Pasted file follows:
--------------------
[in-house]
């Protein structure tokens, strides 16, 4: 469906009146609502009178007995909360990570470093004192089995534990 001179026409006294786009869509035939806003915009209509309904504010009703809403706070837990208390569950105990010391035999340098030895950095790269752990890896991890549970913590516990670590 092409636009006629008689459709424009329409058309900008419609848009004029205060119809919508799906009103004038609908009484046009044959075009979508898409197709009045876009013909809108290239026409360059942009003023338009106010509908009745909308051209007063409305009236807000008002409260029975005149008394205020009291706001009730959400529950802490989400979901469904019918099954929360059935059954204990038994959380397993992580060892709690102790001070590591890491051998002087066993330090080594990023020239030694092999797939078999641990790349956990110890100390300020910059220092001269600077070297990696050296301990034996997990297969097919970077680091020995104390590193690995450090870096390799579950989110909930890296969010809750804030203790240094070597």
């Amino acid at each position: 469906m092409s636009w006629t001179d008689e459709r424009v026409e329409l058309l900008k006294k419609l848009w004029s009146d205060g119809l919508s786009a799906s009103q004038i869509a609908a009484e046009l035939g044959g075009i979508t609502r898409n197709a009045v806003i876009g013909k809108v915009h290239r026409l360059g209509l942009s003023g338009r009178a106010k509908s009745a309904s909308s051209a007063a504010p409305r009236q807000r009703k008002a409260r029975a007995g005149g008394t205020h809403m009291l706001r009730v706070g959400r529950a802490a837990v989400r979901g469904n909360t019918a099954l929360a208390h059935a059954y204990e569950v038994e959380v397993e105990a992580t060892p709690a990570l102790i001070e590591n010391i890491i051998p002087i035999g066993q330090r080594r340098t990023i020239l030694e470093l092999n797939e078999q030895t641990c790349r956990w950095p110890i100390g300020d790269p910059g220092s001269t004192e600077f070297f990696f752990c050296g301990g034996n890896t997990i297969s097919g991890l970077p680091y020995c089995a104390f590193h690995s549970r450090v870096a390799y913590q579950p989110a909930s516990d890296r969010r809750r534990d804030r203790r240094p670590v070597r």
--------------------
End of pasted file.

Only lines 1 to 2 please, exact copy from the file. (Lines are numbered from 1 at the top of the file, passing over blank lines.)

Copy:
[in-house]
């Protein structure tokens, strides 16, 4: 469906009146609502009178007995909360990570470093004192089995534990 001179026409006294786009869509035939806003915009209509309904504010009703809403706070837990208390569950105990010391035999340098030895950095790269752990890896991890549970913590516990670590 092409636009006629008689459709424009329409058309900008419609848009004029205060119809919508799906009103004038609908009484046009044959075009979508898409197709009045876009013909809108290239026409360059942009003023338009106010509908009745909308051209007063409305009236807000008002409260029975005149008394205020009291706001009730959400529950802490989400979901469904019918099954929360059935059954204990038994959380397993992580060892709690102790001070590591890491051998002087066993330090080594990023020239030694092999797939078999641990790349956990110890100390300020910059220092001269600077070297990696050296301990034996997990297969097919970077680091020995104390590193690995450090870096390799579950989110909930890296969010809750804030203790240094070597």